King Kong Escapes (1967)

Poor Kong. He’s only a pawn in the game of life. “King Kong Escapes” is another in the efforts by Toho to create a more expanded mythology for King Kong, which is a shame since I think he could have been a nice part of the Godzilla movie series here and there. He could have balanced out all the reptiles and lizards and bugs. “King Kong Escapes” is a direct sequel to “King Kong vs. Godzilla” except this is a movie much more about Kong. This is also one of the few King Kong movies with an actual conniving villain, who walks around committing to an evil scheme.

Produced by Toho, we meet the evil Dr. Who and his sidekick Madame Piranha. They plan to mine for the valuable Element X, a mineral at the core of the Earth that can benefit their companies and countries. To help mine for the hard to grab mineral, they build a giant robot that looks like a giant ape because—um—it’s a sequel! Understand? Best not to put a lot thought in to why the specifically chose an ape as a design for a mining robot. In either case, when they set off the robot known as Mechani-Kong, its high tech circuitry malfunctions. Meanwhile a US naval crew finds themselves at Kong island, where the original film kind of plays out in short form.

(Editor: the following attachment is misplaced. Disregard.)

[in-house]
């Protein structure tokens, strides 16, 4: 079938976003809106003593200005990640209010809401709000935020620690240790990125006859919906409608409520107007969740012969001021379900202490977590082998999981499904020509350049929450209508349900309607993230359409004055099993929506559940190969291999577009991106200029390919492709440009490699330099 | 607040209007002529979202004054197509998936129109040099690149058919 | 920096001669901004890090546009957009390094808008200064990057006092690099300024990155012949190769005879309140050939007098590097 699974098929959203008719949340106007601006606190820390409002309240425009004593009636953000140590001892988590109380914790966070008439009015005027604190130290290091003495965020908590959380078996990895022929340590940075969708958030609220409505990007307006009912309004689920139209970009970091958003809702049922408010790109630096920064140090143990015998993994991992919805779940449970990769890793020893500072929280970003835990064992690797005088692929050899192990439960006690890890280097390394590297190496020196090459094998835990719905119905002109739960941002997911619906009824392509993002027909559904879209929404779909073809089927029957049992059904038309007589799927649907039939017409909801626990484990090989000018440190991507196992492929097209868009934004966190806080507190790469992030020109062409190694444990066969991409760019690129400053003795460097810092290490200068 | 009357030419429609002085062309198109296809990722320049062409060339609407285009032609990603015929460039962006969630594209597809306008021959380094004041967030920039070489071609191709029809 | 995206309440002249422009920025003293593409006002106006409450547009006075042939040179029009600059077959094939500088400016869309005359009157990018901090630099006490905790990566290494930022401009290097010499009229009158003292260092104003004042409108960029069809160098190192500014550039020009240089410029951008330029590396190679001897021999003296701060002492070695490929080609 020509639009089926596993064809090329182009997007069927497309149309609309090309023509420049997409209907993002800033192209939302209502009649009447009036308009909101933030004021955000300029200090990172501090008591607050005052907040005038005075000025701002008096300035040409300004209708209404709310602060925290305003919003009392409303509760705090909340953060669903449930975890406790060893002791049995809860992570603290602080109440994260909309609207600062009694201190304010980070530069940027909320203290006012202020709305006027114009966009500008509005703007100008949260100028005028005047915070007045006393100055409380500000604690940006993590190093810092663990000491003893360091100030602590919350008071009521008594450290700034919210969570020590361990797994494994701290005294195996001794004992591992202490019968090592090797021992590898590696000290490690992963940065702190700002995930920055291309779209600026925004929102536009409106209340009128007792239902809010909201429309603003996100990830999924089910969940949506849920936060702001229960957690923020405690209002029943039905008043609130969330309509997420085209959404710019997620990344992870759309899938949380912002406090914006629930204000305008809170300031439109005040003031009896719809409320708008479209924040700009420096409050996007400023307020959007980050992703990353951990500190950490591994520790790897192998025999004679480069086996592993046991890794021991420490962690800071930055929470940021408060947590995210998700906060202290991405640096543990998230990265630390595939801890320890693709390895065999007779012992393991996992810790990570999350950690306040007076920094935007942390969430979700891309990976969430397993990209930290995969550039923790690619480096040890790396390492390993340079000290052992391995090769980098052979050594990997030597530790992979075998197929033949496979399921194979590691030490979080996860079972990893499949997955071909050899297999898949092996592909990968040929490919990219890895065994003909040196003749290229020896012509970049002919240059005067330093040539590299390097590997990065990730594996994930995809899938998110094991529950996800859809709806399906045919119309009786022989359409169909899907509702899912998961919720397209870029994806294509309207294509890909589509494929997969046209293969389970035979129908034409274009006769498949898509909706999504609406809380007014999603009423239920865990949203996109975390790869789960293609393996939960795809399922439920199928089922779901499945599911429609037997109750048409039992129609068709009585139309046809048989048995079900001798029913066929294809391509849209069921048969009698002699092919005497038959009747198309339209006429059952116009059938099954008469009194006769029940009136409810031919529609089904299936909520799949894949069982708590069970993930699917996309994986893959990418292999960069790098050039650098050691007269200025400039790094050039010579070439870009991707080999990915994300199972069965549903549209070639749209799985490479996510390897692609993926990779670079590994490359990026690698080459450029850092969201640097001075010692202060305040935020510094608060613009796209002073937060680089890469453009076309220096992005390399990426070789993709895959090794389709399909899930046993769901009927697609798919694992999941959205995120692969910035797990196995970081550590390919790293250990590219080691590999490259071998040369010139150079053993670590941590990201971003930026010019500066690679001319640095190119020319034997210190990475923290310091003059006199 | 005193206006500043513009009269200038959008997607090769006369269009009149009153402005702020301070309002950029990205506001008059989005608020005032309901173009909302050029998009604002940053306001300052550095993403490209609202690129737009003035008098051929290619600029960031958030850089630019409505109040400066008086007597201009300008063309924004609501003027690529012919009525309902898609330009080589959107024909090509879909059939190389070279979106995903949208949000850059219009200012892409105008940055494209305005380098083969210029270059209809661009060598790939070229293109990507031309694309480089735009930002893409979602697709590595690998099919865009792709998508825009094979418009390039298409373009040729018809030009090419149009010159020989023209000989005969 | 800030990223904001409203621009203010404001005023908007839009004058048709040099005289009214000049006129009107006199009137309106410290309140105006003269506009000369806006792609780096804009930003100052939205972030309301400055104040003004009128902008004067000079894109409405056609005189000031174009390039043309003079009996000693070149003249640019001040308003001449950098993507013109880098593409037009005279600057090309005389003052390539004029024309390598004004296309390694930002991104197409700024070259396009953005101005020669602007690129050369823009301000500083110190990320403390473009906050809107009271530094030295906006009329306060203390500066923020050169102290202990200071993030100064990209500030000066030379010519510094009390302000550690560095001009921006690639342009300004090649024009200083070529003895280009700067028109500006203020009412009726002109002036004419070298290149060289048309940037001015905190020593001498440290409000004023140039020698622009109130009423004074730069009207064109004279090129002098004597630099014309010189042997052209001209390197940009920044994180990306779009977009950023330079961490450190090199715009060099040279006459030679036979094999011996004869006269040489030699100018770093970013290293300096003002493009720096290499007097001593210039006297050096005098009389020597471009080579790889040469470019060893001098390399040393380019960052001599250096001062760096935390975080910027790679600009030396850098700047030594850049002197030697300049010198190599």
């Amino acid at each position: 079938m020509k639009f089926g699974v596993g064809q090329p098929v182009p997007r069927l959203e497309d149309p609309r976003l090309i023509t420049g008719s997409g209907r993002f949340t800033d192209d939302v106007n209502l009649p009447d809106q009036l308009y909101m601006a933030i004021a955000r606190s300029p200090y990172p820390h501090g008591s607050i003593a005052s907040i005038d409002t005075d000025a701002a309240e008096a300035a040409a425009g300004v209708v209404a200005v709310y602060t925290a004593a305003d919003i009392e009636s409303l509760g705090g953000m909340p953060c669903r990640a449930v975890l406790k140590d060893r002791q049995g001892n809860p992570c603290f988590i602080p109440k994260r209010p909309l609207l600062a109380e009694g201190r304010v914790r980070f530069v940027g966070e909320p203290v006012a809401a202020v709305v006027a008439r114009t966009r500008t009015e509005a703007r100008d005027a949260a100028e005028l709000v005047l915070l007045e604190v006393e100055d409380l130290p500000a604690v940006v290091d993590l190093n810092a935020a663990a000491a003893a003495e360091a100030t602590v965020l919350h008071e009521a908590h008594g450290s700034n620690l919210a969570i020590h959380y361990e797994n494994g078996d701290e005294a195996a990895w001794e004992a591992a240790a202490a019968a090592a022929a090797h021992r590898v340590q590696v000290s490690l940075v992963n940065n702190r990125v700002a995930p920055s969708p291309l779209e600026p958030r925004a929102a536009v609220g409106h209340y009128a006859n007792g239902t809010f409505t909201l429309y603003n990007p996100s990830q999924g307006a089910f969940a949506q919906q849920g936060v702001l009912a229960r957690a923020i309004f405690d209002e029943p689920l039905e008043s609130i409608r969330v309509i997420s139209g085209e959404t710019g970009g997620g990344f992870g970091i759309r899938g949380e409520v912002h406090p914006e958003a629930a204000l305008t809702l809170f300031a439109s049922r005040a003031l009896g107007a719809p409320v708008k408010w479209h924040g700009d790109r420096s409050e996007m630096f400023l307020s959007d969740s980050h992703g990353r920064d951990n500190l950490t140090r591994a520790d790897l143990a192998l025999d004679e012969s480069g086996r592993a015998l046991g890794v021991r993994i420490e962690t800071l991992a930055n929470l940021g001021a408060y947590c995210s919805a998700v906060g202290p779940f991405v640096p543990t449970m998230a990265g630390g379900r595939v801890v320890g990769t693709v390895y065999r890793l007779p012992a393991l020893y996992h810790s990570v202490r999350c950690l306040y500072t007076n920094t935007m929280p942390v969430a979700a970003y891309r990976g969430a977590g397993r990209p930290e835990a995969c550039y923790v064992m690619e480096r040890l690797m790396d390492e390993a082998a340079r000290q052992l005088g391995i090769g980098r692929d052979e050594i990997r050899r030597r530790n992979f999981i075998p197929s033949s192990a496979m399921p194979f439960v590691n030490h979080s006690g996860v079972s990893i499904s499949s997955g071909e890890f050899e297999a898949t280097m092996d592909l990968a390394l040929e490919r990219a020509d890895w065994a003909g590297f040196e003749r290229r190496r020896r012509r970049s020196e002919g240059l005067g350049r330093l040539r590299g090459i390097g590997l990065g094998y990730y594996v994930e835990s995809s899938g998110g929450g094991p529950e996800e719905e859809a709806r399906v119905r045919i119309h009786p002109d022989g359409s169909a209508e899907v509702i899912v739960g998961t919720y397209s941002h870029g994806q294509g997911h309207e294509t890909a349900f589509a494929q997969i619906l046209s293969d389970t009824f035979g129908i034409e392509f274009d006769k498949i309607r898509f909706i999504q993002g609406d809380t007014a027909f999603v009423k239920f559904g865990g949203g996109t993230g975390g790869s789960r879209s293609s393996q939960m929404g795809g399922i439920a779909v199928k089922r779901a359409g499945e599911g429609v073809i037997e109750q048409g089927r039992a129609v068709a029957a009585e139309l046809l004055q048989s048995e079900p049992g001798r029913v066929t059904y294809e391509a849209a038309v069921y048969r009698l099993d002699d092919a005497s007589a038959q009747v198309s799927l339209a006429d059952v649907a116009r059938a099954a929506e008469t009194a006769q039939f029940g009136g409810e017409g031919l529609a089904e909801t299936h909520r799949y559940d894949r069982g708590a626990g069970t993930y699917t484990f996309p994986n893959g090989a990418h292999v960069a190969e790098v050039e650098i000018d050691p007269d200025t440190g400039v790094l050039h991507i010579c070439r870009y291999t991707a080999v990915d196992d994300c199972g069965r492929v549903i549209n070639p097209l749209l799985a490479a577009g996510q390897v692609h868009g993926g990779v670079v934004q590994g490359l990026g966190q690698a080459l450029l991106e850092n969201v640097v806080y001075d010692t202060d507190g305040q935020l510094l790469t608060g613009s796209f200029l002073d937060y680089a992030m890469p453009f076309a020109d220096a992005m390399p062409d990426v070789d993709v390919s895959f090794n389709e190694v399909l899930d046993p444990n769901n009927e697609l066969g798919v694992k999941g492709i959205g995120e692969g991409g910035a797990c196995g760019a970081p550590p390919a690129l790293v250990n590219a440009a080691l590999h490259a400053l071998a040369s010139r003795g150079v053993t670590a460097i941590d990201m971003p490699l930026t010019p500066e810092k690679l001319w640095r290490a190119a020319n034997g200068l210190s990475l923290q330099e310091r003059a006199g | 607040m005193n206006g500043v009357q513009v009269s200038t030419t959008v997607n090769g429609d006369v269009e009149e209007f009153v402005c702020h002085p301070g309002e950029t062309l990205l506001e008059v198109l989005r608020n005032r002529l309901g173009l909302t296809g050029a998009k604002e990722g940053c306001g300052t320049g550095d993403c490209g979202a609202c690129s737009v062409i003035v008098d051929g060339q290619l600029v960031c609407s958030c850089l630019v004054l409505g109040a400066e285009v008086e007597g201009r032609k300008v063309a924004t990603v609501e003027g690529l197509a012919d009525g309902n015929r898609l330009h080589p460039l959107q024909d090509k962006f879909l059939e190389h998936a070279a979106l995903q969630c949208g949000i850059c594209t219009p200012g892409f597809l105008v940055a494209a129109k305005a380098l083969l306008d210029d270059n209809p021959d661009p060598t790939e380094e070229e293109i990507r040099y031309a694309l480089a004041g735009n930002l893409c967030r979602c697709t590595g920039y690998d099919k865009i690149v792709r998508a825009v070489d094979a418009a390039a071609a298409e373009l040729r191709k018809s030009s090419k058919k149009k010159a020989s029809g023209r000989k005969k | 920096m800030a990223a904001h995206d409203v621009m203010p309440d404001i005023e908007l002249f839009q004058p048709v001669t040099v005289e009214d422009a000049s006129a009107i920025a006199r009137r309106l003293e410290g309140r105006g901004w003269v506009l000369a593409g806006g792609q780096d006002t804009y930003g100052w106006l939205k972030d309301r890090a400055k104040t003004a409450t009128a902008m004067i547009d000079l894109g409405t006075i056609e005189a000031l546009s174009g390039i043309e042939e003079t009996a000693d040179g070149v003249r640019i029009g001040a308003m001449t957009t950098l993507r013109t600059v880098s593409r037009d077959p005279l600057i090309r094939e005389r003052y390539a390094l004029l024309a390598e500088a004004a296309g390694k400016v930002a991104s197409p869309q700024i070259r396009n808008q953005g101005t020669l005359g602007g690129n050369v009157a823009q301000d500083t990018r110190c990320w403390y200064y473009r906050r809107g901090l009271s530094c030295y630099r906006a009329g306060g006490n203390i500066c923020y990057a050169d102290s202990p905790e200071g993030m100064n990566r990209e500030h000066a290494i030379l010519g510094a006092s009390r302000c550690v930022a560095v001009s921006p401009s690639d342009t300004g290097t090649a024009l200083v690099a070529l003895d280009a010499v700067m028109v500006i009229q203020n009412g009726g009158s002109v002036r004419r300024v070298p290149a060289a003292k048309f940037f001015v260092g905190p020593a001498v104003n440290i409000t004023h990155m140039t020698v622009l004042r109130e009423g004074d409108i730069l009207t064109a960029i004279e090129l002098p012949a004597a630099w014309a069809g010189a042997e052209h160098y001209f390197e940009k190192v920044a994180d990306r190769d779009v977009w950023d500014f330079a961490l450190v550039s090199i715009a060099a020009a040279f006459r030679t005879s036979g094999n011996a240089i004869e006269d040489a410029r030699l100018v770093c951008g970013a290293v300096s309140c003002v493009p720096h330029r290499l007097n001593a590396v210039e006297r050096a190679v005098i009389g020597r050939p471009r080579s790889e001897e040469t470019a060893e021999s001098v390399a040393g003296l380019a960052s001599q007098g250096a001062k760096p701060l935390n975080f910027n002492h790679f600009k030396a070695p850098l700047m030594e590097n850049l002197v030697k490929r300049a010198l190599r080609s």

They meet Kong, he fights a Gorosaurus and even falls in love with crew mate Lt. Susan Watson, who he risks everything for. He loves them blondes. There isn’t much to “King Kong Escapes,” save for watching King Kong and Mechani-Kong do battle. He becomes an inadvertent asset when King Kong begins wreaking havoc on Tokyo, and the design for Mechani-Kong is pretty awesome. He’s right up there with MechaGodzilla. The sequel to Kong’s meeting with Godzilla is just as silly, with a lot of inexplicable plot points that develop. Like, why does King Kong understand English? If Kong can be hypnotized can Godzilla and other Kaijus? Can women only tame the beast that is Kong? And what is Element X? In either case, “King Kong Escapes” is a fun novelty sequel with a final hurrah for Toho King Kong.